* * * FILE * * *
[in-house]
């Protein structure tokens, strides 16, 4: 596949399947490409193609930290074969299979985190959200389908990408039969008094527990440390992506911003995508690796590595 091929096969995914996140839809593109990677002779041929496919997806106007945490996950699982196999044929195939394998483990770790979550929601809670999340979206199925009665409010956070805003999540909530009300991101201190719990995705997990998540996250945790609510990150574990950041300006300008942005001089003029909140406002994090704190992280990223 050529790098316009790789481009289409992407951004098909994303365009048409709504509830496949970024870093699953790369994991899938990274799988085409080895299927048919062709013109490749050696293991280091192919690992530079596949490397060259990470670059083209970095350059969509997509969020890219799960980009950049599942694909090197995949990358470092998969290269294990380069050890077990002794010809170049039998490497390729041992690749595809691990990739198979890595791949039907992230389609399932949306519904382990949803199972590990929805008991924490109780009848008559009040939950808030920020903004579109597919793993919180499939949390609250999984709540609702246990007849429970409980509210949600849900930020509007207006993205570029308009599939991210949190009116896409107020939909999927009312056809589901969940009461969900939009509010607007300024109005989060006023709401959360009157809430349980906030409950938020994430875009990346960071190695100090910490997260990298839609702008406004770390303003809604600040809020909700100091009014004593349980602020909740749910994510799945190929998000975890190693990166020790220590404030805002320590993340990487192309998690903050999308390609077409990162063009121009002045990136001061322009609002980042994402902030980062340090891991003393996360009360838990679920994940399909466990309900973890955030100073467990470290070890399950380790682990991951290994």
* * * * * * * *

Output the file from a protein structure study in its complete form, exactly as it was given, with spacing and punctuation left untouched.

[in-house]
């Protein structure tokens, strides 16, 4: 596949399947490409193609930290074969299979985190959200389908990408039969008094527990440390992506911003995508690796590595 091929096969995914996140839809593109990677002779041929496919997806106007945490996950699982196999044929195939394998483990770790979550929601809670999340979206199925009665409010956070805003999540909530009300991101201190719990995705997990998540996250945790609510990150574990950041300006300008942005001089003029909140406002994090704190992280990223 050529790098316009790789481009289409992407951004098909994303365009048409709504509830496949970024870093699953790369994991899938990274799988085409080895299927048919062709013109490749050696293991280091192919690992530079596949490397060259990470670059083209970095350059969509997509969020890219799960980009950049599942694909090197995949990358470092998969290269294990380069050890077990002794010809170049039998490497390729041992690749595809691990990739198979890595791949039907992230389609399932949306519904382990949803199972590990929805008991924490109780009848008559009040939950808030920020903004579109597919793993919180499939949390609250999984709540609702246990007849429970409980509210949600849900930020509007207006993205570029308009599939991210949190009116896409107020939909999927009312056809589901969940009461969900939009509010607007300024109005989060006023709401959360009157809430349980906030409950938020994430875009990346960071190695100090910490997260990298839609702008406004770390303003809604600040809020909700100091009014004593349980602020909740749910994510799945190929998000975890190693990166020790220590404030805002320590993340990487192309998690903050999308390609077409990162063009121009002045990136001061322009609002980042994402902030980062340090891991003393996360009360838990679920994940399909466990309900973890955030100073467990470290070890399950380790682990991951290994």